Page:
• Open Access

Effect of Haemostatic Control Resuscitation on mortality in massively bleeding patients: a before and after study

Authors


  • Financial support: none declared.

  • Conflict of interest: none declared.

  • Re-use of this article is permitted in accordance with the Creative Commons Deed, Attribution 2.5, which does not permit commercial exploitation.

: PärI Johansson, Department of Clinical Immunology, Blood Bank, Rigshospitalet, University of Copenhagen, Blegdamsvej 9, DK-2100, Copenhagen, Denmark
E-mail: per.johansson@rh.regionh.dk

Abstract

Background and Objectives  Evidence supporting the use of platelets and plasma in resuscitation of massive bleedings is questionable. Current consensus guidelines recommend restrictive use. Our aim was to determine the effect of changing the transfusion practice on 30-day survival in massively bleeding patients.

Materials and Methods  Consecutive adult patients receiving more than 10 units of red blood cells (RBC) within 24 h 2 years prior to (2002–2003) and 2 years after (2005–2006) a change in transfusion practice were included. In 2004, we implemented Haemostatic Control Resuscitation (HCR) with preemptive use of platelets and plasma, administered in transfusion packages, comprising 5 units of RBCs, 5 units of fresh-frozen plasma and 2 units of platelet concentrates (PC), when massive bleeding occurred or upon arrival at the emergency room and thereafter directed by thrombelastography throughout the peri- and postoperative period.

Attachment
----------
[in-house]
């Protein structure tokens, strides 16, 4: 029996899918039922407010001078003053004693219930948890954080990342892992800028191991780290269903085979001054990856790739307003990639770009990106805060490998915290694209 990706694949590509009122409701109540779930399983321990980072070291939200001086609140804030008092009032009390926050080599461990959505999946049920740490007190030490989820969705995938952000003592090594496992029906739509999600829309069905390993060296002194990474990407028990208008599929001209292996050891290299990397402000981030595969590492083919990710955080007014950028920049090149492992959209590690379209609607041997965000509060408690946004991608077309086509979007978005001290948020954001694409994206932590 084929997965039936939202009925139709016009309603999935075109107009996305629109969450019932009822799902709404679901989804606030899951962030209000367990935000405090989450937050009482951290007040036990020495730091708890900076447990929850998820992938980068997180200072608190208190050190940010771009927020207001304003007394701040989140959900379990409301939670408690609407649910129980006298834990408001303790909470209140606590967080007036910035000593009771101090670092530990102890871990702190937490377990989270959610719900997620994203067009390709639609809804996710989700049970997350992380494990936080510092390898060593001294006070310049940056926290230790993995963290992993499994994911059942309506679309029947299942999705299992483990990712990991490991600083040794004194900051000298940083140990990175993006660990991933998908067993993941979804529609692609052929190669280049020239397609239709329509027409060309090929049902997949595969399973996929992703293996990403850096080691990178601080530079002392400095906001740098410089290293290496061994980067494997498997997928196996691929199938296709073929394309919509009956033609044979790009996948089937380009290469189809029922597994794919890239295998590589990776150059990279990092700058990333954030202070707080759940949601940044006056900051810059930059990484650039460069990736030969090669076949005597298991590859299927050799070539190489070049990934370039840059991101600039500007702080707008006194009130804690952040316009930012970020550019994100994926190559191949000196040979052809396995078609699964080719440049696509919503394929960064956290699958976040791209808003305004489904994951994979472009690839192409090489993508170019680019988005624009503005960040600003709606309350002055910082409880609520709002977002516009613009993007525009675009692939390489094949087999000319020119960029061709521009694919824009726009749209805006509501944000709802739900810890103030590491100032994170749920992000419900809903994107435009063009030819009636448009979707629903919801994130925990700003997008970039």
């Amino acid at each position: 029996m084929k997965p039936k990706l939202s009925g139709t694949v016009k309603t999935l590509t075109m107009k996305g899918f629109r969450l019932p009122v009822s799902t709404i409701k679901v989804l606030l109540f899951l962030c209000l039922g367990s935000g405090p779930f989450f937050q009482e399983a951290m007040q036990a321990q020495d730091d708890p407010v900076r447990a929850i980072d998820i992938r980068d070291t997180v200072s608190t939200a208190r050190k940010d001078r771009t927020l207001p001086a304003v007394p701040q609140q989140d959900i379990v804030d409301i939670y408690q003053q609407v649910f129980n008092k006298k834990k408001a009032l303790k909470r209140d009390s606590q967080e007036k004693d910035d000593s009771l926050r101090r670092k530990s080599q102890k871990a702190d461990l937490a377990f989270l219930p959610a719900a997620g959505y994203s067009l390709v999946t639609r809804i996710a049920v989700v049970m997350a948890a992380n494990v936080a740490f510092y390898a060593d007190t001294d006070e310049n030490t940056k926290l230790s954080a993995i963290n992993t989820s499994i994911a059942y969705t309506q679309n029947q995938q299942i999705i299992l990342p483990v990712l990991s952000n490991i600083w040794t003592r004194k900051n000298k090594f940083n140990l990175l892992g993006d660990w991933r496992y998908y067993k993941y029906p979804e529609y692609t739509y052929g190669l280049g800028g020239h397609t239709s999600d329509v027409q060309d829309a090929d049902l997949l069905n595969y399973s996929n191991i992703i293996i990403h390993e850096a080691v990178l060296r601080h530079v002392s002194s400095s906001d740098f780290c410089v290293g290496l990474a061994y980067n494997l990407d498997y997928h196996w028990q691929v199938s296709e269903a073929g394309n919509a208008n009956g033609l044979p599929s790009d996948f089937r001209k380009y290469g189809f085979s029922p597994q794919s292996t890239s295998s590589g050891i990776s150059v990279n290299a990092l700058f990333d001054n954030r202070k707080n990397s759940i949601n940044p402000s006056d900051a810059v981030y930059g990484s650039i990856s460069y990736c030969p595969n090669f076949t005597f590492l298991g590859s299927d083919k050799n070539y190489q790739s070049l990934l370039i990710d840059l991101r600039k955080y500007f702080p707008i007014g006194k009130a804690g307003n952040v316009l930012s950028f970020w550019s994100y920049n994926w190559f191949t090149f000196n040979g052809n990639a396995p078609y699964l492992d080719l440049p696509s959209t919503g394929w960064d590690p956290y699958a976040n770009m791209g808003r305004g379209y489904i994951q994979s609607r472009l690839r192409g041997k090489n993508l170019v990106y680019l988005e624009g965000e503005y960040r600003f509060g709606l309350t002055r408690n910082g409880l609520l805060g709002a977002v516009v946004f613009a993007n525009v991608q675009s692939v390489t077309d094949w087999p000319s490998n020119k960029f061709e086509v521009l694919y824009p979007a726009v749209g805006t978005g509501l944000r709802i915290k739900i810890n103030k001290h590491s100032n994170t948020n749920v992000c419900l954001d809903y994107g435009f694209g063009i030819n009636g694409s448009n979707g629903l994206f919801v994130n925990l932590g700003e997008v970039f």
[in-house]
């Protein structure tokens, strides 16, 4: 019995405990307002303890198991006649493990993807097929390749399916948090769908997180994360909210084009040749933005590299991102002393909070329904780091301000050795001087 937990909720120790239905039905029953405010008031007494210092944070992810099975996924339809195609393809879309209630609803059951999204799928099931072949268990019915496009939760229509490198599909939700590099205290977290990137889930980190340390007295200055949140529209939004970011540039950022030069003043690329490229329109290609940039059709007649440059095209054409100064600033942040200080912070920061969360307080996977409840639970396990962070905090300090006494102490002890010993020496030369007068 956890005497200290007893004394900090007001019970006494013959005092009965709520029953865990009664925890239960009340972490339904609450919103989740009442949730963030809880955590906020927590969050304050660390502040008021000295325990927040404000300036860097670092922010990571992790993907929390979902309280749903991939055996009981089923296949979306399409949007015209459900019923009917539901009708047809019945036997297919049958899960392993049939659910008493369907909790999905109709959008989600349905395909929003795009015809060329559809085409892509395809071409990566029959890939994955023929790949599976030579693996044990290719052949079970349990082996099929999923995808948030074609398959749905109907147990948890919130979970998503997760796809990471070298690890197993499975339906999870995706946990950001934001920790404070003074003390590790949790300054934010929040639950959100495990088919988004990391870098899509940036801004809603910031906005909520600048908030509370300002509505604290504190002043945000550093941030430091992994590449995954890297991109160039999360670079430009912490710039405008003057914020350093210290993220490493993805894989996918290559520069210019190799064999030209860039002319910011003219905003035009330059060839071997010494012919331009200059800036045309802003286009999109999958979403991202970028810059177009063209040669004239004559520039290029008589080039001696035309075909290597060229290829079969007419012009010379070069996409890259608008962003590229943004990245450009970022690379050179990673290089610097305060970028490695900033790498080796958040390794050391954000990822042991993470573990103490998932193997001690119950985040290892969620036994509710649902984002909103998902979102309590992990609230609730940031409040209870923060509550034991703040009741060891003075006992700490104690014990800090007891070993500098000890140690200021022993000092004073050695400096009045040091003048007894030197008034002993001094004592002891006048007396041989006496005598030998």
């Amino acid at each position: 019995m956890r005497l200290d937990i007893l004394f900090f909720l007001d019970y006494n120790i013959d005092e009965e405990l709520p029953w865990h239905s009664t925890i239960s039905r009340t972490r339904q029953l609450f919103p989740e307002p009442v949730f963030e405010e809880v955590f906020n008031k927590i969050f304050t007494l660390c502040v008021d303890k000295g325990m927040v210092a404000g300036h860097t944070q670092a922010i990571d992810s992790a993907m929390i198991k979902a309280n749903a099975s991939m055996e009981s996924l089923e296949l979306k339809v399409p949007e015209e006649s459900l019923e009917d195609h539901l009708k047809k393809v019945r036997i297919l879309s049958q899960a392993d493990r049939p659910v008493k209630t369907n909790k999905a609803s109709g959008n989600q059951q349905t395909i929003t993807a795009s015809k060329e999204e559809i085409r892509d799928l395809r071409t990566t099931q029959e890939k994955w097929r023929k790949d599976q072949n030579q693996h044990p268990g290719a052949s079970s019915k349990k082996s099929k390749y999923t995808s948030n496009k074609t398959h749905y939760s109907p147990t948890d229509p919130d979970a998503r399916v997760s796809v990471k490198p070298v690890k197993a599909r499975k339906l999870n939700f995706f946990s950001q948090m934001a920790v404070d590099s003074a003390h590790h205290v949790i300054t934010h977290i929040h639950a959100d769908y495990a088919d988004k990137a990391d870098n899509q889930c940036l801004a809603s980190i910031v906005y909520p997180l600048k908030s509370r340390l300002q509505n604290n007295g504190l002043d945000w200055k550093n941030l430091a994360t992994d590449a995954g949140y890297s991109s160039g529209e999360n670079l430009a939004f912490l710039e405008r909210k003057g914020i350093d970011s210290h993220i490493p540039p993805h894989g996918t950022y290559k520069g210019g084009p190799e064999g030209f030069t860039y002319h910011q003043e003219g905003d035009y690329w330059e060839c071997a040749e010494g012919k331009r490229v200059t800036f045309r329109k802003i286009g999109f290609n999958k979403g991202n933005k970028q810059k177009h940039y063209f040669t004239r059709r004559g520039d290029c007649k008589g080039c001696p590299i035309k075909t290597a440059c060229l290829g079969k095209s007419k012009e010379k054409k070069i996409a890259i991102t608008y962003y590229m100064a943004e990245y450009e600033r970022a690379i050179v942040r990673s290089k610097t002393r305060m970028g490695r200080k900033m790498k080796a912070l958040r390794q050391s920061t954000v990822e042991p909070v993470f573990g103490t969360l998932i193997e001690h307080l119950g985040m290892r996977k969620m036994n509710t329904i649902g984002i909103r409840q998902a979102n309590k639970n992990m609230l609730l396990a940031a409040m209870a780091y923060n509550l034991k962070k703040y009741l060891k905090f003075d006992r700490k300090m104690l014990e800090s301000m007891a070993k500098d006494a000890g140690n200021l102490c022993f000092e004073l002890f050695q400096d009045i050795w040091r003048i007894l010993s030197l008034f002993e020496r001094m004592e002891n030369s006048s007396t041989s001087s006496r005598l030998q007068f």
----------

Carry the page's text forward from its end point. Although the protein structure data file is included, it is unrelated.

Results  In 2005–2006, the 442 patients received more PCs within 24 h from admission [mean 5·0 (SD 4·2) vs. 1·7 (2·0); P < 0·0001] and had a smaller decrease in platelet count during the bleeding episode [91·5 (81·2) vs. 119·7 (100·8) × 109/l; P = 0·0025] than the 390 patients treated in 2002–2003. Thirty-day mortality was reduced in 2005–2006 (20·4% vs. 31·5%; P = 0·0002) and at 90-day (22·4% vs. 34·6%; P < 0·0001) as compared to 2002–2003.

Conclusions  In patients who experience massive bleeding, HCR with platelets and plasma, as guided by thrombelastography, is associated with improved survival. While confirmation from a randomized controlled trial is urgently needed, HCR may be considered in these patients.

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